B y Lee Tugas
Several weeks after the town requested a $100 monthly donation, the Whitehall Weight Watchers group has chosen the Whitehall High School library as its meeting site over the town Senior Citizen Center.
The for-profit group was asked last month a make a monthly donation of $100 for using the senior citizen wing of the Whitehall Recreation Center. Supervisor George Armstrong said that he assumed that it was the requested donation that caused the group to reject the senior citizen site.
The group numbers nearly 40 members, Armstrong said.
He added that he did not know whether Whitehall Central School was charging the weight reduction group a fee for use of the high school library. Checking town correspondence, Armstrong noted all that Weight Watchers has said was that it has chosen the high school library over the senior citizen center for their weigh-in and counseling sessions.
The request for a $100 donation came about as a result of the town’s last meeting in February, where the board members agreed to study and develop a policy for charging not-for-profit and for-profit groups who use the recreation center.
The consensus was that some kind of sliding scale should be used to differentiate between for-profits and non-profits. In studying and developing such a policy, the board agreed to follow the advice of its town attorney, Erika Sellar Ryan.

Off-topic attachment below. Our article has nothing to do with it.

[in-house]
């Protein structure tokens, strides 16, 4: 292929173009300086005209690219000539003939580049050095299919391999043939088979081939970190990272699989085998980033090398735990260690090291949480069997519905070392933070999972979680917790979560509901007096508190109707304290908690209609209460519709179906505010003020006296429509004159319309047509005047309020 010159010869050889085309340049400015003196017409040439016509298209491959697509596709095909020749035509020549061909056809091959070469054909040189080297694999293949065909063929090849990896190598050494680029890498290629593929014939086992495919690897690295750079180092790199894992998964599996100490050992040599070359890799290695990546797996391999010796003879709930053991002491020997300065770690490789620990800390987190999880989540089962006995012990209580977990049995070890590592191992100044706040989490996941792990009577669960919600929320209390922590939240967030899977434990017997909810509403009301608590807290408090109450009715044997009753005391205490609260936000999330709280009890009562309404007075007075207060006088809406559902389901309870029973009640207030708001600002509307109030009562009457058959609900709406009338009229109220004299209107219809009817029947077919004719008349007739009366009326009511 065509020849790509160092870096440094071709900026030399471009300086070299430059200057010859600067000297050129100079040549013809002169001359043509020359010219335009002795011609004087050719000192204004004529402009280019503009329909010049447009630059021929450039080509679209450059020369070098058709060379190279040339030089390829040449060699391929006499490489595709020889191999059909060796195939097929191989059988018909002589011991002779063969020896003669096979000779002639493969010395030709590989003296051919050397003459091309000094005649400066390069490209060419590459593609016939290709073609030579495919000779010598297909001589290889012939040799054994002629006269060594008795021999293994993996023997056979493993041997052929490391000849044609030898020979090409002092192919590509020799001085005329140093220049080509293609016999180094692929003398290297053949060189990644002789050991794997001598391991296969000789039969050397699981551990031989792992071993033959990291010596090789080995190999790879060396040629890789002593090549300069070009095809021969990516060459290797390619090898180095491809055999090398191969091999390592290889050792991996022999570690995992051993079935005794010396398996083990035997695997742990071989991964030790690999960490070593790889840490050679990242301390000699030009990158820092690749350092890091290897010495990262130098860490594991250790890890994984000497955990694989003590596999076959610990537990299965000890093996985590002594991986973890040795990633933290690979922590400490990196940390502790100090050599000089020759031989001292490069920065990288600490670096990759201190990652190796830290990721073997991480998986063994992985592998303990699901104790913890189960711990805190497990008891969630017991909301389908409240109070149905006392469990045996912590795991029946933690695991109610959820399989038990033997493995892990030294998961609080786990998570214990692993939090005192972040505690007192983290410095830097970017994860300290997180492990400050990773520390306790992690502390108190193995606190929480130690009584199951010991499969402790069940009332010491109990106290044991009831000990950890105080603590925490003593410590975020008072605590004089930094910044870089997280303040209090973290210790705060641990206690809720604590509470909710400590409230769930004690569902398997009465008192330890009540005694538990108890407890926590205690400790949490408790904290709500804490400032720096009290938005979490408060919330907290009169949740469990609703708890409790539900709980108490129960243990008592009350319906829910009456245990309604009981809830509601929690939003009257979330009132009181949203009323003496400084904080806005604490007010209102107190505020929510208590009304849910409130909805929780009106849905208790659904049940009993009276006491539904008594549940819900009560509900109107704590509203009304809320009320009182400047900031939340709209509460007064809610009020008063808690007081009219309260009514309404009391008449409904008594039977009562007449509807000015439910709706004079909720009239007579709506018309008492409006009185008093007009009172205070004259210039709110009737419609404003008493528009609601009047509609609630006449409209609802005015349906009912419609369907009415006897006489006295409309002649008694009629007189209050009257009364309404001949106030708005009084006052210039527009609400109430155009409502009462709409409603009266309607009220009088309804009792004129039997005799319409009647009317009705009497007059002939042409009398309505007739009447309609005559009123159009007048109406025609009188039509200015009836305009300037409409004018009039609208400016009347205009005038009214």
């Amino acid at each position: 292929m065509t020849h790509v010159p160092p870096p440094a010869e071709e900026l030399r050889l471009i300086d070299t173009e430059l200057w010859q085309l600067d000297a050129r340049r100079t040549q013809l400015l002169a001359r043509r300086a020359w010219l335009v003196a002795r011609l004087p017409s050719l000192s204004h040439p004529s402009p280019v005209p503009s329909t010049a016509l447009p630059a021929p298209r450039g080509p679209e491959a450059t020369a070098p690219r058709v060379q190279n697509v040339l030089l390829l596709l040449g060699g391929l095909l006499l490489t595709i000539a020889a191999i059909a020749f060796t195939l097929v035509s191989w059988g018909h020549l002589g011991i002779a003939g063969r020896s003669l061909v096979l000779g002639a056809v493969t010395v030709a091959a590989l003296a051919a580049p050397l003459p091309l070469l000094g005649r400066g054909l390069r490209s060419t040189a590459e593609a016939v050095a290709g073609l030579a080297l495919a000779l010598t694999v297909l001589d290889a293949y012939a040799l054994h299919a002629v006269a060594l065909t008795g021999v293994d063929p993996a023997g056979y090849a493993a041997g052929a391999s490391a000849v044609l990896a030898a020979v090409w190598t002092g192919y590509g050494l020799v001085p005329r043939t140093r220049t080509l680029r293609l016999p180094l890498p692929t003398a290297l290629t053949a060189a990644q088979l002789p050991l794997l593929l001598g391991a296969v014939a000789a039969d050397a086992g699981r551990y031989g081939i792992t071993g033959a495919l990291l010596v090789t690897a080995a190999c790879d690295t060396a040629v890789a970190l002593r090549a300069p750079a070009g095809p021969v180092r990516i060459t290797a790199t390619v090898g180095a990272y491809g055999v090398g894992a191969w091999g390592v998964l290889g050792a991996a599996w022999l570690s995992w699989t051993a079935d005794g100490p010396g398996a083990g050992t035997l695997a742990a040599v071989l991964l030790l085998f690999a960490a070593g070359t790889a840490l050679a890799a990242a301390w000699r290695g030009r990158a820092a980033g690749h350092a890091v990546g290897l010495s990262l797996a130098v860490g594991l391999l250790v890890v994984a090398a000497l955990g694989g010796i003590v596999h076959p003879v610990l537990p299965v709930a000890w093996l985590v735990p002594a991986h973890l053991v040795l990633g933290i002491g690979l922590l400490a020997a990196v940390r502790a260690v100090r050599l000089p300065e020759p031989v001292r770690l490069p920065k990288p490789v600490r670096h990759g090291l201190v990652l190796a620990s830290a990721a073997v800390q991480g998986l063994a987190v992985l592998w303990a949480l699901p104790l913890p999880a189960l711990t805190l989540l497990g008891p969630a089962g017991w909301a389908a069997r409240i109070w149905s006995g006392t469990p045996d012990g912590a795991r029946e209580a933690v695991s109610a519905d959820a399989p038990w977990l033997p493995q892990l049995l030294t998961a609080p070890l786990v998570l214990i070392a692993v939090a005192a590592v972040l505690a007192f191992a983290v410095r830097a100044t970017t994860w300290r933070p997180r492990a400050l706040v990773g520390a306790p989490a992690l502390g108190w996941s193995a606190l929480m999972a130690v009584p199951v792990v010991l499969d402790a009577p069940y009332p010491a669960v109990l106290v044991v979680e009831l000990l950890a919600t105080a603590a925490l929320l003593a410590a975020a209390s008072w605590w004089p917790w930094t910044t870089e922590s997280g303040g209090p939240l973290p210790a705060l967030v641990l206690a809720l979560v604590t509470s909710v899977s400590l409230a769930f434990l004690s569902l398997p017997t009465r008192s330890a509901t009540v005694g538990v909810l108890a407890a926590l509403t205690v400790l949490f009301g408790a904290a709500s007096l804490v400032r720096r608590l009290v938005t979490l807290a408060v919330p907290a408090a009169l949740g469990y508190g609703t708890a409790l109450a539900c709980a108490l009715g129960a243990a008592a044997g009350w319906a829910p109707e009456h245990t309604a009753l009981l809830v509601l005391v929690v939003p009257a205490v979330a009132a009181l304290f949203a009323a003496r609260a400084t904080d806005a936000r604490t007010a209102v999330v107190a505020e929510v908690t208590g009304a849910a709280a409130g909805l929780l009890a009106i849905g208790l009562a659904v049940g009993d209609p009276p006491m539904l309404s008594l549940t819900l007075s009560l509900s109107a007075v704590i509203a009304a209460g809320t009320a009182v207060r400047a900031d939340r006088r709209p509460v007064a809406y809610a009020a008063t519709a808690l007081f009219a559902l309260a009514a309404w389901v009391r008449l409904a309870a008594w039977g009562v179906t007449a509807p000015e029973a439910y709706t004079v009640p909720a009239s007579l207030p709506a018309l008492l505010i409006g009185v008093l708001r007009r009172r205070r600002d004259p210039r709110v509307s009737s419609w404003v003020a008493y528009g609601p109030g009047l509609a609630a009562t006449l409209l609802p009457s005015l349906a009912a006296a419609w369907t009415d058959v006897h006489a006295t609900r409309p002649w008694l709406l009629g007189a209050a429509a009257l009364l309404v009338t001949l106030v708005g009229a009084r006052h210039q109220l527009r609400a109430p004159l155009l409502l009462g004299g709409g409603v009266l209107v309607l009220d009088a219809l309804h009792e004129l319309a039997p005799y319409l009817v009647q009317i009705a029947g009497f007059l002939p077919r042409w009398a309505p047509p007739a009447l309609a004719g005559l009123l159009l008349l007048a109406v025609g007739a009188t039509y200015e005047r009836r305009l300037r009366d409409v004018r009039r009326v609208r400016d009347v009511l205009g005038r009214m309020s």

Birders will nest free
In contrast to the rebuff from the Weight Watchers Group, Armstrong reported that an official from Washington County Grasslands IBA “had been favorably impressed” in her recent tour of the Canal Corp Visitor Center.
“Laurie LaFond,” Armstrong said, “told us that her group (the IBA) will meet in mid-March to decide whether or not to occupy the main suite of rooms of the Canal Corp Visitor Center.”
Unlike the Weight Watchers Group, the town is not seeking any monthly stipend from the bird group, a fact that sparked complaint from Town Councilman Farrell Prefountaine.
“They’re going in there and not paying?” Prefountaine asked loudly at the February meeting of the town board.
At that meeting, Armstrong persuaded board members that seven-day occupancy by the bird group would keep the building safe from summer-time vandalism and quite possibly attract grant monies that would offset heating costs in winter.
The board members were also persuaded by Armstrong’s arguments that “birding” is an enthusiasm shared by millions of people both in Canada and the U.S. Establishment of Whitehall as a birding center could bring much-needed tourism dollars to cash-strapped Whitehall.
On Monday, Armstrong reiterated his conviction that the bird group will indeed occupy the Visitor Center.
“They would use one section of the center for offices, and the two other sections for displays,” Armstrong said, the same kind of exhibits the group displayed at Whitehall’s recent winter carnival.